Sarah Senyo is an MBA student at Georgetown University, McDonough School of Business in the US. Before beginning the programme, she attended a management leaders for tomorrow boot camp, which she says greatly prepared her for business school. It taught her more about herself and her different career interests.
Ms Senyo grew up and studied in Washington before moving to Smeal College of Business at Penn State University, to study for a degree in finance and international business. She has also worked as a contract analyst, financial analyst and business operations manager. On graduation, she will start working for PricewaterhouseCoopers as a senior associate (in advisory mergers & acquisitions).
In her spare time, Ms Senyo enjoys travelling, dining and movies.
1. When did you know you wanted to study this particular course?
I realised that I wanted to study business in high school. I wanted to develop skills that could be employed in my personal life as well as professionally and decided to pursue a degree in finance and international business, so that I could learn to manage money. However, I believe that the skills I can attain through an MBA are applicable in any setting and that business fits my personality of being involved in commerce in order to enhance the world around me. More particularly, I am interested in utilising general management supplemented by my financial experience to successfully develop and implement strategic business plans for firms.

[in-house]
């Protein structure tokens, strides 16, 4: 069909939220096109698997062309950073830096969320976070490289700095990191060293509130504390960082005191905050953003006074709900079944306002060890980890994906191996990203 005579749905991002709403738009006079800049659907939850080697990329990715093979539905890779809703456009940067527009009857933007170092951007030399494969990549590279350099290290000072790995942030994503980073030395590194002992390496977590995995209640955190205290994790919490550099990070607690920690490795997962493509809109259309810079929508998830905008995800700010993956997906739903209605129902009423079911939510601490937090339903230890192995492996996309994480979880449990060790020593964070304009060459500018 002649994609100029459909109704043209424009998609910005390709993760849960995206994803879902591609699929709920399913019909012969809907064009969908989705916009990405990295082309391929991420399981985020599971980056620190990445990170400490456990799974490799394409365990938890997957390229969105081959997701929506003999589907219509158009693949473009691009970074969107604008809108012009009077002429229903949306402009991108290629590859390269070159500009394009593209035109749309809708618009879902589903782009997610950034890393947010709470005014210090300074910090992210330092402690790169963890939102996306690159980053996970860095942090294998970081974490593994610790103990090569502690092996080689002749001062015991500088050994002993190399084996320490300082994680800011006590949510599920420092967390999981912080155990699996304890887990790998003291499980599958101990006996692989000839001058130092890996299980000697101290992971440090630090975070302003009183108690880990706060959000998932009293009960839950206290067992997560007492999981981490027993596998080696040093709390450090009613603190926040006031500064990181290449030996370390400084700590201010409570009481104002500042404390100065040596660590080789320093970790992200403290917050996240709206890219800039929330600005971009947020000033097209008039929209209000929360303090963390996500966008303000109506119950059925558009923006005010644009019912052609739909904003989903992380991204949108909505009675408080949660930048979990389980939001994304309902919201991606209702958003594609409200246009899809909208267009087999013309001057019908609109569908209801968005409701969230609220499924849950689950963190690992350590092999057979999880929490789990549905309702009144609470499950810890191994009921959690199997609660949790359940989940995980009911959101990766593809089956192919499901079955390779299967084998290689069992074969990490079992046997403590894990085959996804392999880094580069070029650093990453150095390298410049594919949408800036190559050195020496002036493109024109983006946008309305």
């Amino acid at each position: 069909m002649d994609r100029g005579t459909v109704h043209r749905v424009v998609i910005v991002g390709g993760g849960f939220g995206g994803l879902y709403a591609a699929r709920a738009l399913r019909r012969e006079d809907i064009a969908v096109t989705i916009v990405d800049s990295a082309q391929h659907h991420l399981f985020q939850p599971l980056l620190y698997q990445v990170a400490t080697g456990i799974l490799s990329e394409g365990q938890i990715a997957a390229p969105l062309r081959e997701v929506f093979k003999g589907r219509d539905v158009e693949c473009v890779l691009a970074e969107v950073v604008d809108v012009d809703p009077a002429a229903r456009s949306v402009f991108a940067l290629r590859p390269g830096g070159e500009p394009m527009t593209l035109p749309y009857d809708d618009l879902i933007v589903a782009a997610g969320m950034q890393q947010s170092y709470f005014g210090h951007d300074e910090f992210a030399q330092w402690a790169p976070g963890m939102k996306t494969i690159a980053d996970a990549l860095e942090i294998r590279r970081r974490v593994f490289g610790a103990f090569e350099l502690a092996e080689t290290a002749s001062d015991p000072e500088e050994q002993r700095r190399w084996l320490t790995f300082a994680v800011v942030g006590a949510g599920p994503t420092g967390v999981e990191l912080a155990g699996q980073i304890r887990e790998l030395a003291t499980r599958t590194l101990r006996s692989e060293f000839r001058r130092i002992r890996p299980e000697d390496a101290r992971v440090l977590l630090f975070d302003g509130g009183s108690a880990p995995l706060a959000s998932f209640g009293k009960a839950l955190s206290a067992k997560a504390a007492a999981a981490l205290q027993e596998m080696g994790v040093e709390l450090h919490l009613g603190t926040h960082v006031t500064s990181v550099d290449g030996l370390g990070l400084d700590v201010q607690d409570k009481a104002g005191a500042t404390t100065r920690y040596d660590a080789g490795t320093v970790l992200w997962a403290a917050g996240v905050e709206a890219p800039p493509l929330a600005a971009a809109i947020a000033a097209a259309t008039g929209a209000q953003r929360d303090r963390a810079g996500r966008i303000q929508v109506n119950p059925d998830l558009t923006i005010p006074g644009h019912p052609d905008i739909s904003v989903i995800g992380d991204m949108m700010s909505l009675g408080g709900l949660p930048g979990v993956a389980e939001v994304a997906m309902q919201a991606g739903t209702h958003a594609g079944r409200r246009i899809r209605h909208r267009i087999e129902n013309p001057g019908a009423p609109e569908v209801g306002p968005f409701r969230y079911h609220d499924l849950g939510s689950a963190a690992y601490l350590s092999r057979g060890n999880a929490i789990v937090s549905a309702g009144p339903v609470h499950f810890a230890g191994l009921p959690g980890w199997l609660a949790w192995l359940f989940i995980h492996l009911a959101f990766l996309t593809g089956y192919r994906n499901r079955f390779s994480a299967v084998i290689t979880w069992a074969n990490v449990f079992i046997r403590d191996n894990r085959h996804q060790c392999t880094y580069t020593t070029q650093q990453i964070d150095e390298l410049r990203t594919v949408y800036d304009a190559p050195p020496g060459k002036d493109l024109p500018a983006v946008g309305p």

2. What is the best piece of advice given to you by a teacher?
The best piece of advice that I have been given by a professor is to seek out what you want to do in life now and not wait, because you should not miss an opportunity if it is present and you really want it. This advice aided me in taking a risk and trying something new when I had the opportunity, if I did not pursue it then, I may never have had another chance.
3. What is the strangest thing you have ever done when studying?
The strangest thing I have ever done while studying is probably fall asleep while sitting up (which actually isn’t that strange). I would study all night long through the morning and wake up with a book and my computer in my lap and at that point I knew it was time to go to bed. I also study when I go to the hairdresser. Multi-tasking is essential for business school.
4. What is the last book you read?
The last book I read is Eat, Pray, Love by Elizabeth Gilbert. As part of my MBA programme the students are required to complete an international consulting project. So I decided to read a book about travelling during my trip to China. I enjoyed aspects of this book that allowed me to reflect and think about the person I am and who I want to be.
5. Who is your ideal professor?
My ideal professor is one that is able to demonstrate the relevance of the material to the real world. I have found that in business schools, students read a lot of case studies and analyse them, but applying those frameworks to the real world is rarely done. I enjoy learning from professors that provide current articles that pertain to class discussions and that give you the tools you need to succeed. I also enjoy learning from professors who have worked and bring their experiences to bear in the classroom. A “famous” professor that exemplifies this is Madeleine Albright (the first woman to become a US Secretary of State). A professor I admire and who has aided me a great deal in my business school career is Prof Gary Blemaster.